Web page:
James, the undeniable star of a Finals that doesn't lack for twinkling athletes, announced his arrival at Game 1 by wearing a sharp gray suit with matching shorts. Jerry Brewer, chicagotribune.com, "LeBron James can't save the Cavaliers from stupid," 1 June 2018 The location of the nighttime overlook scene is particularly difficult to identify due to the fact that the only identifying markers are the twinkling city lights below and a driveway that leads out of the parking lot. Jared Cowan, Los Angeles Magazine, "Every L.A. Filming Location From Grease, 40 Years Later," 15 June 2018 The game-breaking moment of magic though, came not from Messi’s twinkling toes but from Croatia’s fearless Ante Rabic, who capitalized on a mistake to deliver a 53rd minute volley of impeccable sweetness. Martin Rogers, USA TODAY, "Messi's misery evident as Argentina suffers devastating 3-0 loss to Croatia at World Cup," 21 June 2018 Bright lights lead him home, his yard twinkling already with glittering snowflakes, gleaming icicles, hundreds of fireflies of light perched in every holly bush and tree branch. Chicago Tribune, chicagotribune.com, "Algren Award finalist: "Nothing Less Than 20,000 Watts" by Susan Finch," 2 June 2018 After dinner the group repaired to the back of the house, wineglasses in hand, a panorama of lights twinkling in the background. Bryan Smith, Los Angeles Magazine, "How Lisa Bloom Bounced Back From Defending Harvey Weinstein," 8 June 2018 Fragrant hybrid tea, floribunda, climbing and miniature roses in every conceivable shade, live music and twinkling lights combine to create a magical setting. Nicole Miller-coleman, sandiegouniontribune.com, "Expect beauty, serenity and a touch of magic at Night of the Luminaries," 17 June 2018 My grandmother had one of those Venice scenes on her wall, the kind with a light inside that twinkled. Christopher Borrelli, chicagotribune.com, "'Solo' cinematographer finds light in the darkness," 24 May 2018 Last Monday, in a flash of red mesh and twinkling crystals, U.S. figure skater Mirai Nagasu landed a historic triple axel, becoming the first American woman to do so at the Olympics. Mari Uyehara, GQ, "The Perpetual Foreigners," 19 Feb. 2018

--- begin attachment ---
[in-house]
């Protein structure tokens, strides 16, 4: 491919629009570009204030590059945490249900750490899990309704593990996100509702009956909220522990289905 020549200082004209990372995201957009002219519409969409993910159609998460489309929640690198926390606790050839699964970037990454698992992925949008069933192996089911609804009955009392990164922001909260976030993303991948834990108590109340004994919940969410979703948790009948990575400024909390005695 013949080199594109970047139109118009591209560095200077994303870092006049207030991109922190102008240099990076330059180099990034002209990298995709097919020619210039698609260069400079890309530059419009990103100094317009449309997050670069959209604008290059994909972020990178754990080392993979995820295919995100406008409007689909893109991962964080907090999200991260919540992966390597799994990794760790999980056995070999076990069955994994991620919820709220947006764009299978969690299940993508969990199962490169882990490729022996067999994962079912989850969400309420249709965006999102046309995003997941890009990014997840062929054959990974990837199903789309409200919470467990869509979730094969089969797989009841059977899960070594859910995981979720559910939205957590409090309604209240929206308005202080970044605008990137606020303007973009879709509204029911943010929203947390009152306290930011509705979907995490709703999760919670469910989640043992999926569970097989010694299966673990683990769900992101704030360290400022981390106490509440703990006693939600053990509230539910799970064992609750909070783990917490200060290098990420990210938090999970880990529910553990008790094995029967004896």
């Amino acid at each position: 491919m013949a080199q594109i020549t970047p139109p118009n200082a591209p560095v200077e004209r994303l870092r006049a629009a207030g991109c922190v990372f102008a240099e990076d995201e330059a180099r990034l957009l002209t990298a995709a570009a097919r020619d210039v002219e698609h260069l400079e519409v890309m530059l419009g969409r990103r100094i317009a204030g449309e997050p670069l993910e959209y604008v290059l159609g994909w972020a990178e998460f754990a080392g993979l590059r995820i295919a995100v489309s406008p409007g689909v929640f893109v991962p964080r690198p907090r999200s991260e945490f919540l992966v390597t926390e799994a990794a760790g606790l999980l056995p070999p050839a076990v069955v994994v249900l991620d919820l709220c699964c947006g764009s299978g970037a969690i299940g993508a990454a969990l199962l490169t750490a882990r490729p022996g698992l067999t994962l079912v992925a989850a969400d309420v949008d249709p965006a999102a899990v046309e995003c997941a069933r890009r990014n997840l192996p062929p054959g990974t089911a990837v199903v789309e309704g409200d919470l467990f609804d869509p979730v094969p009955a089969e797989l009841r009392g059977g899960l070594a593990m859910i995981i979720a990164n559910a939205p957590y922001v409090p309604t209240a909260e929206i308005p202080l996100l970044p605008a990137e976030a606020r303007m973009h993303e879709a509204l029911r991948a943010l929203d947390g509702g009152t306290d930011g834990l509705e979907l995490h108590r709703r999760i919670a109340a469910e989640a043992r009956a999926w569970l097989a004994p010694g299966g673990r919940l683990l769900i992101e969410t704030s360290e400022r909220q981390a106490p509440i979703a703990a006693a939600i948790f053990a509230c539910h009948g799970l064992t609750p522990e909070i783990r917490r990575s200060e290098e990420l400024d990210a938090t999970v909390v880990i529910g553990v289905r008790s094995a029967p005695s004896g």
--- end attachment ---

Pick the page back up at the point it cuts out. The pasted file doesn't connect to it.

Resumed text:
Recent Examples on the Web: Noun